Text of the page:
Posts Tagged: interdisciplinarity

Team diversity widget: how do you measure up?
December 6, 2017
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Collaboration and disciplinary diversity are hot topics in the science policy and research communities. At Science-Metrix, we've been working on multi-/inter-/trans-disciplinarity issues for a while now, and we figured that some of you might find it useful to have a tool you can use to take a quick measurement of the multidisciplinarity of your team. As part of our 15th anniversary celebrations, we've created a free widget that we’re sharing for just such a purpose. Any team can be measured—your research team in academia, a product team in your company, or even your Wednesday-night hockey team. In this post, we’ll explain what the disciplinarity widget does, how to interpret the measurements, and how you can use it yourself. We hope you enjoy the widget—a little birthday gift from us to you!
Data mining Science policy
Data mining: revisiting our definition
October 4, 2017
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In our ongoing blog series on data mining for policy, we’ve been trying to synthesize a lot of information into short, bite-sized chunks for our audience. Invariably, well-intentioned as such efforts are, something valuable always ends up on the cutting room floor. In this case, we were a bit too hasty in providing the definition of data mining itself, which one of our readers followed up to ask about. Our initial definition was put together through literature review and our earliest experiences with data mining, but the opportunity to revisit that definition more recently has enabled us to uncover some further nuances that we hadn’t yet appreciated.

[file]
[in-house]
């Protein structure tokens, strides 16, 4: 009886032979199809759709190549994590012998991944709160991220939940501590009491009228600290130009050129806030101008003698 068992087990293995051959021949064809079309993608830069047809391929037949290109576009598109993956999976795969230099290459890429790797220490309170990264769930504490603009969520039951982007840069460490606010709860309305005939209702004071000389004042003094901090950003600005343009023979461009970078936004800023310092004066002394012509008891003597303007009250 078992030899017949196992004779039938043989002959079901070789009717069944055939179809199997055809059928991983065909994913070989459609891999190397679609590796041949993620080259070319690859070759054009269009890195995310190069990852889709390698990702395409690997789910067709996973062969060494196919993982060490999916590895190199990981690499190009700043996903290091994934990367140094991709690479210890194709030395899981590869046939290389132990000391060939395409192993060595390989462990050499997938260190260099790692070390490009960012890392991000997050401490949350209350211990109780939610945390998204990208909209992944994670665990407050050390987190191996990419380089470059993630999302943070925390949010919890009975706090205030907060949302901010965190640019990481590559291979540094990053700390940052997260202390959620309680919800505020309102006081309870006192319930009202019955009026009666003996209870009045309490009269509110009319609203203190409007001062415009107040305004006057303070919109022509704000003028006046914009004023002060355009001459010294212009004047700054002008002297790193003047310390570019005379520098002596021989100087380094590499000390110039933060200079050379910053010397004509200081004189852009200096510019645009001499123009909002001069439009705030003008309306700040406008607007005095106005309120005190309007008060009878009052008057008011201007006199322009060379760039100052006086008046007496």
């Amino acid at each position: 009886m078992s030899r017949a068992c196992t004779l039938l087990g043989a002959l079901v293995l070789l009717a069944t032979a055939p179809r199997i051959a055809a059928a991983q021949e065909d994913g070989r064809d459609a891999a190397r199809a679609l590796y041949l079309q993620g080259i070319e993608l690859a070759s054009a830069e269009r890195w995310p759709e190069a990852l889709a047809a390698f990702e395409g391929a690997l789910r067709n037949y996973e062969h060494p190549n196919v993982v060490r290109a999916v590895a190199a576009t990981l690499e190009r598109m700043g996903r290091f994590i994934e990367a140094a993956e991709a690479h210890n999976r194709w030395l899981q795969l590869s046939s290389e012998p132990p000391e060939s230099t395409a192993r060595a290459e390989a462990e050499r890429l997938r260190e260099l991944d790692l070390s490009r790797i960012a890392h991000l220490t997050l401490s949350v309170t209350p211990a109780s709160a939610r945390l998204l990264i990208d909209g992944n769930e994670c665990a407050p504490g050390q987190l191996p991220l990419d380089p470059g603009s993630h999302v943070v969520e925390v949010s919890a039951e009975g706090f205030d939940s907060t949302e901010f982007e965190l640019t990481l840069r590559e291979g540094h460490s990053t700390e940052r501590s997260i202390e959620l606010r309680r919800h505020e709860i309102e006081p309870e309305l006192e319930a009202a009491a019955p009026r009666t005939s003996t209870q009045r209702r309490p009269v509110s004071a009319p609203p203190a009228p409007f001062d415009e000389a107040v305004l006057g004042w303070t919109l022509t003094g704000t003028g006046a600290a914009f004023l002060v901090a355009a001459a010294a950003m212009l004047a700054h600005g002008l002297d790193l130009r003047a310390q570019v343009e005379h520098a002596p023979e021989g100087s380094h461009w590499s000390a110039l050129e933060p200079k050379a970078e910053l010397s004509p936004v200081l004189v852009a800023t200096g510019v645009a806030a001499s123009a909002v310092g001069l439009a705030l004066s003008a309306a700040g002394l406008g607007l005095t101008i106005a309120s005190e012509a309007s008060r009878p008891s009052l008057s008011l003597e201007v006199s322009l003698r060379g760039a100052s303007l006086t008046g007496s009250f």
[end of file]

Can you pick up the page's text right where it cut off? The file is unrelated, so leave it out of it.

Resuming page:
Science policy
Capturing imaginations, not wallets and podiums
February 28, 2017
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The notion of capture—when one group in a partnership is allowed “home-field advantage”—is helpful in understanding some hurdles to successful collaboration across disciplinary and sectoral boundaries. Last week, I outlined how sectoral capture undermines the very notion of transdisciplinary research. In this week’s installment of the capture series, I’ll talk about how sectoral capture is […]
Higher education Science policy
Transdisciplinary research: a recipe for sectoral capture
February 21, 2017
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Now that I’ve put pen to paper and presented the notion of sectoral capture, I can finally put it to use! In this post, I’ll be exploring how sectoral capture is not only a huge risk in transdisciplinary research, but is actually embedded in the very definition of transdisciplinary research itself, calling for us to […]
Higher education Science policy
Flagging problems of capture
February 14, 2017
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The notion of disciplinary capture is a very useful conceptual tool, introduced in slightly different contexts: Brister (2016) in relation to the dynamics within interdisciplinary teams, and Frodeman, Briggle & Holbrook (2012) as well as Briggle and Frodeman (2016) in relation to the way that departmental and other academic structures influence the direction of philosophical […]
Bibliometrics Data sources Higher education Science policy
Interdisciplinarity: the mutual adjustment of concept and indicator
December 8, 2016
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In their recently released report, Digital Science describe and assess the relationship between a range of candidate indicators for interdisciplinarity. Their objective is to assess the consistency between the indicators and attempt to discern a front runner in this race. Ultimately, though, they conclude that the indicators produce inconsistent findings, and finish with some remarks […]
Bibliometrics Science policy
Taxonomy, objectivity and expectation
June 6, 2016
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Measuring interdisciplinarity relies on objective taxonomies of science, but how does science policy influence this perceived objectivity and how can acknowledging this influence improve the construction of taxonomies?